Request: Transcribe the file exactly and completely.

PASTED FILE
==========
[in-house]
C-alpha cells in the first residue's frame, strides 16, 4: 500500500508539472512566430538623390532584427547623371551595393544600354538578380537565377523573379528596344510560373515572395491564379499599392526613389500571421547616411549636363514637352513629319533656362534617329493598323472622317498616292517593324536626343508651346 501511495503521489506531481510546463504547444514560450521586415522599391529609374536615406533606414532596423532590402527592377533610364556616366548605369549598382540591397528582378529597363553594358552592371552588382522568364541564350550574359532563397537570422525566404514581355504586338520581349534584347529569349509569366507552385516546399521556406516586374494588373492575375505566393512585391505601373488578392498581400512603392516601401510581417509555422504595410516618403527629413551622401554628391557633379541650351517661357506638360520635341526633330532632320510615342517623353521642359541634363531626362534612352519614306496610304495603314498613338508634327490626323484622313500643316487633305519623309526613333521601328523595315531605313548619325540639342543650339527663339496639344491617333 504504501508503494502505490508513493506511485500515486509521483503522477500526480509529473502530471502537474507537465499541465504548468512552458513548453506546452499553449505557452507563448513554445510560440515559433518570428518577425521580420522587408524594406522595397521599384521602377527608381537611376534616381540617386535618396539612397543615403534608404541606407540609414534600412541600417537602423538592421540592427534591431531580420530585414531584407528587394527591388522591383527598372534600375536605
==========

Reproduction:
[in-house]
C-alpha cells in the first residue's frame, strides 16, 4: 500500500508539472512566430538623390532584427547623371551595393544600354538578380537565377523573379528596344510560373515572395491564379499599392526613389500571421547616411549636363514637352513629319533656362534617329493598323472622317498616292517593324536626343508651346 501511495503521489506531481510546463504547444514560450521586415522599391529609374536615406533606414532596423532590402527592377533610364556616366548605369549598382540591397528582378529597363553594358552592371552588382522568364541564350550574359532563397537570422525566404514581355504586338520581349534584347529569349509569366507552385516546399521556406516586374494588373492575375505566393512585391505601373488578392498581400512603392516601401510581417509555422504595410516618403527629413551622401554628391557633379541650351517661357506638360520635341526633330532632320510615342517623353521642359541634363531626362534612352519614306496610304495603314498613338508634327490626323484622313500643316487633305519623309526613333521601328523595315531605313548619325540639342543650339527663339496639344491617333 504504501508503494502505490508513493506511485500515486509521483503522477500526480509529473502530471502537474507537465499541465504548468512552458513548453506546452499553449505557452507563448513554445510560440515559433518570428518577425521580420522587408524594406522595397521599384521602377527608381537611376534616381540617386535618396539612397543615403534608404541606407540609414534600412541600417537602423538592421540592427534591431531580420530585414531584407528587394527591388522591383527598372534600375536605